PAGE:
This parasitic worm can be deadly – and it’s coming to Europe

Millions in developing countries are affected by these parasites – and climate change means they could become a global threat. Can new research offer hope?

Karl Hoffmann
Sunday 08 July 2018 17:33 BST
Schistosomiasis, caused by a blood dwelling flatworm, is second to only malaria on the scale of devastating parasitic diseases
Schistosomiasis, caused by a blood dwelling flatworm, is second to only malaria on the scale of devastating parasitic diseases (Shutterstock)

Around 25-30 per cent of humans are currently infected with at least one parasitic worm species.

The diseases they cause can be devastating. Worm infections can lead to diverse and chronic conditions such as scarring of the eyes and blindness, swelling of extremities and immobility, blockage of digestion and malnutrition, anaemia and tiredness. They can also increase an individual’s risk of developing cancer and Aids.

Not so long ago, human diseases caused by parasitic worms were thought to be confined to resource poor communities throughout Africa, Asia and South America. But in this age of global travel and changing climate, parasitic worms are slowly but surely moving into parts of Europe and North America. The long-term consequences of increased parasitic worm distributions are difficult to predict, but the harm that infection causes highlights the need for developing control strategies that can mitigate this 21st-century threat to global health.

Our team of scientists is currently using cutting-edge technologies to combat the single most important parasitic worm disease, schistosomiasis (or bilharzia).

Schistosomiasis – which is caused by infection with blood dwelling schistosome flatworms – currently affects hundreds of millions of people every year, often leading to the deaths of thousands to hundreds of thousands of victims. Its impact is so great that some have claimed it is second only to malaria on the scale of devastating parasitic diseases.

Approximately 85 per cent of all human schistosomasis currently occurs in sub-Saharan Africa, but outbreaks have recently been reported on the Mediterranean island of Corsica. People become infected with the parasites when they come into contact with certain types of freshwater snail that produce human-infective stage schistosomes. These parasitic worms rapidly penetrate the skin and develop into adult male and female schistosomes within the blood vessels surrounding the intestines or bladder of infected individuals.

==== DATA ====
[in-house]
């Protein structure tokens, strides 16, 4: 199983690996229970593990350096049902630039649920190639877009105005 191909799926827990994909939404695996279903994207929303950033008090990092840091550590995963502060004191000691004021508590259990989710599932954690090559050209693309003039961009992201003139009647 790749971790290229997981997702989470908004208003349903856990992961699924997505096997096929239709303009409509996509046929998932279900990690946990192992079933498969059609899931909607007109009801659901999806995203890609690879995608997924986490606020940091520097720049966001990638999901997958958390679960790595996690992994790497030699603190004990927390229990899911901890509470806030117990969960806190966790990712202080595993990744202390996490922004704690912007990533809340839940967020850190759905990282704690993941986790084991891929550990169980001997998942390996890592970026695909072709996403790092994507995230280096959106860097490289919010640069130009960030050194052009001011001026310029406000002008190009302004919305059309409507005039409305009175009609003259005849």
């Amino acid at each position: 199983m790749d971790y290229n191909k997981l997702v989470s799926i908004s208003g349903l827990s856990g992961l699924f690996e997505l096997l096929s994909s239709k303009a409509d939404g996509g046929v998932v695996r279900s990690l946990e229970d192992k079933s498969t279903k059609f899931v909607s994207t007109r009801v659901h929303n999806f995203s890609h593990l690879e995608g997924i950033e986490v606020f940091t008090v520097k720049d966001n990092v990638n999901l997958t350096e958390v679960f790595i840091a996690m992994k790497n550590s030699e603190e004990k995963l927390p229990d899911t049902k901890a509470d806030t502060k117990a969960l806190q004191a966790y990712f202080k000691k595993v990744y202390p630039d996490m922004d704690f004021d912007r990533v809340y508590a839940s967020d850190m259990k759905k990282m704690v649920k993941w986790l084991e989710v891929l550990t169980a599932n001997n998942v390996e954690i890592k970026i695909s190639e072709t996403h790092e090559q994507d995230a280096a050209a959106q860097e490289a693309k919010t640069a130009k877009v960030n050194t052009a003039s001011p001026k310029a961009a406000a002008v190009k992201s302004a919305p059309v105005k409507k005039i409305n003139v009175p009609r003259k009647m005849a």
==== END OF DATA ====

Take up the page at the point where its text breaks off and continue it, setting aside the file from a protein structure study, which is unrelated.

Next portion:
Hundreds to thousands of eggs are produced daily by each female worm. And, once they become trapped in human organs, these eggs induce chronic complications including inflammation, tissue scarring, fluid imbalances, anaemia and, eventually, death. A proportion of eggs that migrate into the intestines or bladder will be released into the environment when an infected individual defecates or urinates. If these eggs reach fresh water, they can hatch and release snail-infective schistosome stages, which effectively completes the life cycle.

A lack of resources to support appropriate water and sewage sanitation infrastructures contributes to the transmission of schistosomiasis in endemic areas. As there is as yet no vaccine to prevent schistosomiasis, the condition is treated with the drug praziquantel.

Praziquantel was developed in the 1970s and displays excellent properties as the frontline anti-schistosomal drug. It is safe to use, relatively inexpensive to make and generally easy to swallow and digest. But, these favourable characteristics have meant that little effort has gone into the development of new anti-schistosomal drugs over the past 20 to 30 years. This complacency may present a real danger if schistosomes become insensitive or resistant to praziquantel.

New treatment

We have spent the past two decades studying schistosome biology in order to identify parasite processes and targets that may lead to the development of new drugs or other treatments. One such process that has attracted our focus is DNA methylation. In DNA methylation, proteins add molecular components called methyl groups to DNA molecules, influencing genetic activity without affecting the underlying DNA sequence (epigenetics). Our previous work demonstrated a role for DNA methylation in schistosome life cycle progression and egg production, suggesting that these processes could be targeted by the development of new drugs.

In our newly published PLoS Pathogens study, we conducted a series of experiments to further illuminate the activity of proteins involved in recognising and translating these DNA methylation marks in the schistosome species Schistosoma mansoni. The experiments included use of a technique called RNA interference to reduce expression of genes coding for two proteins known to be involved in DNA methylation processes. These are called methyl-CpG-binding (SmMBD2/3) and chromobox (SmCBX).

Our experiments showed that the two proteins interact with each other in the parasite cells, and that disruption of their expression reduces the number of proliferating adult stem cells – which are an important pool of regenerative cells in the parasites. Disruption also reduces the number of pathogenic eggs laid by the flatworms. So, together these results suggest that the two proteins play essential roles in the biology of S. mansoni, especially given that egg production is a key step in the human infection and disease transmission.

This is just one step on what could be a path to new treatment for this prolific parasite. We’re not at the stage of drug development, but we hope that learning more about the disruption of these proteins could ultimately save lives across the world.

Karl Hoffmann is a professor of parasitology at Aberystwyth University. This article first appeared on The Conversation (

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